Tag Archives: unemployment

Millions Out of Work: Weekly Jobless Claims Soar Amid Pandemic

Millions Out of Work: Weekly Jobless Claims Soar Amid Pandemic

More than 3 million Americans file for unemployment as the coronavirus pandemic brings the economy to an unprecedented standstill.

M. COREY GOLDMAN   •   UPDATED:MAR 26, 2020 9:49 AM EDT   •   ORIGINAL:MAR 26, 2020


Image © courtesy of abc12.com

More than 3.3 million Americans are out of work and have filed for jobless claims, an unheard of number never before recorded in the United States, as the onslaught of the deadly coronavirus brings the U.S. economy to an unprecedented standstill.

The U.S. Labor Department reported on Thursday that jobless claims for the week ended March 21 tallied 3.283 million, an astronomical number considering the working population of the United States.

Economists surveyed by Econoday had expected 1 million jobless claims for a week that saw wide shutdowns in recreation, food services and manufacturing because of the coronavirus outbreak. The last record weekly number was 695,000 set in 1982.

"Depression economy needed Depression response," David Rosenberg, chief economist of Rosenberg Research, wrote on Twitter, noting in awe that the number was even higher than Goldman Sachs's dire 2-million-plus prediction.

Goldman Sachs economist David Choi a week ago said he saw initial claims for the week ended March 21 jumping to a seasonally adjusted 2.25 million.

Jobless claims the week prior numbered 281,000. Forecasts in a Reuters poll ranged from 250,000 claims up to 4 million for the week.

Jobless claims across the U.S. soared as the coronavirus pandemic prompted widespread shutdowns of commerce and industry, and layoffs with it, but it's going to get significantly worse, economists say.

Until March, U.S. employers had added jobs for a record 113 straight months, causing payrolls to grow by 22 million, pushing the jobless rate to 3.5% in February, a near-record level not seen since the 1960s.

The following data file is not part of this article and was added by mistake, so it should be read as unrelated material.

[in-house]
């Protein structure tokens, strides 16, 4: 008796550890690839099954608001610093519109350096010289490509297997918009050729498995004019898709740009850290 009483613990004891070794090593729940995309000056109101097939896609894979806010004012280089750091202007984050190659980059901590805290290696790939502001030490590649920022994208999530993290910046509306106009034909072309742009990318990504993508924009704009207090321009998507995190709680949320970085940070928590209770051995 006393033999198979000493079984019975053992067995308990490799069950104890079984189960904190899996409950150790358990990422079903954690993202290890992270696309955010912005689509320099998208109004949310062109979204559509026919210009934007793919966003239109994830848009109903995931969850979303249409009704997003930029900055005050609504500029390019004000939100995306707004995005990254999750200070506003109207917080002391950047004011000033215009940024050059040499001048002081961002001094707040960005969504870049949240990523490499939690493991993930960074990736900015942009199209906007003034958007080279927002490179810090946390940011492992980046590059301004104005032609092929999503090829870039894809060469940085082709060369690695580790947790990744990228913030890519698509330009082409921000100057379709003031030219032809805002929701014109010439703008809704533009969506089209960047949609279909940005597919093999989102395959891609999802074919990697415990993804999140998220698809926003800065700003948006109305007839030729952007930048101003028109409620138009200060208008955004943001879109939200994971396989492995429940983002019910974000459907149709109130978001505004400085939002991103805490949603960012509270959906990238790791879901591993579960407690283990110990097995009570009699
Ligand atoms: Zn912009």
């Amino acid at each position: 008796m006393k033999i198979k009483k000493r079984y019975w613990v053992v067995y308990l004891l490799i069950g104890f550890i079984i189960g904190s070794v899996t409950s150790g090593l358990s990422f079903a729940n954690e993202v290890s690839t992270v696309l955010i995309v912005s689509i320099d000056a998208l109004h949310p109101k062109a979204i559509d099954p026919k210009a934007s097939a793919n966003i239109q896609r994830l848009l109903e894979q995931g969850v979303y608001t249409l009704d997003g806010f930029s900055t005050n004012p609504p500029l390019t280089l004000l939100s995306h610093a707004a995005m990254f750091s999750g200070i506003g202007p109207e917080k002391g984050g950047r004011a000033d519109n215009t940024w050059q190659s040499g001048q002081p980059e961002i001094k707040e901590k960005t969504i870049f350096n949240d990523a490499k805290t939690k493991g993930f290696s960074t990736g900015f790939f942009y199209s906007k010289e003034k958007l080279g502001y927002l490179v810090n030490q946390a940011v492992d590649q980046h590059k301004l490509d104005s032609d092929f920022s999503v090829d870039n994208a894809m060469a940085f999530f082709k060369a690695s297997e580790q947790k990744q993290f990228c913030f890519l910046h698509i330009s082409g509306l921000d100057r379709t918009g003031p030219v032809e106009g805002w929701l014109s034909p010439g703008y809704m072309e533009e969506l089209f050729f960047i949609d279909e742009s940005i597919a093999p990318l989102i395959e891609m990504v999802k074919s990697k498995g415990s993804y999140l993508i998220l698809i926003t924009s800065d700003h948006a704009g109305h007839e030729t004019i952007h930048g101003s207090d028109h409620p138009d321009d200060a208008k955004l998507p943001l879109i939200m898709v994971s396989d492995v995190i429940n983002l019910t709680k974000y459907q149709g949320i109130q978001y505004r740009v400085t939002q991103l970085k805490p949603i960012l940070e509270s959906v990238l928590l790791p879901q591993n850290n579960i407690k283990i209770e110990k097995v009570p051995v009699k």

The largest increases in initial claims for the week ending March 14 were in California (+14,221), Washington (+7,624), Nevada (+4,047), Pennsylvania (+3,212), and Massachusetts (+2,737), while the largest decreases were in Arkansas (-461), Alabama (-341), Puerto Rico (-171), West Virginia (-168), and Maine (-81), the Labor Department said.

The surreal numbers follow the Trump administration's ask that states hold back from releasing their own unemployment-claims figures prior to the publication of the national numbers each Thursday – a move meant to keep the headline-grabbing numbers contained for now.

They also come ahead of the U.S. government's record $2.2 trillion stimulus plan to give American families and businesses a financial shield against the ravages of the coronavirus pandemic.

"The real question at hand now is if the current stimulus package is enough to give Americans the support they need," said Mike Loewengart, Managing Director, Investment Strategy with E*TRADE Financial.

"This environment is no doubt taking a toll on the consumer, a critical driver of economic health, and crunching profitability of small and big businesses alike."

The original article written by M. Corey Goldman and posted on thestreet.com.

Article reposted on Markethive by Jeffrey Sloe

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Federal Reserve Leaves Rates Unchanged After Three Straight Cuts

Federal Reserve Leaves Rates Unchanged After Three Straight Cuts

By RTTNews Staff Writer | Published: 12/11/2019 2:22 PM ET

After three consecutive interest rate cuts, the Federal Reserve on Wednesday announced its widely expected decision to leave rates unchanged.

The Fed said its Federal Open Market Committee decided to maintain the target range for the federal funds rate at 1-1/2 to 1-3/4 percent on the heels of three straight quarter-point reductions.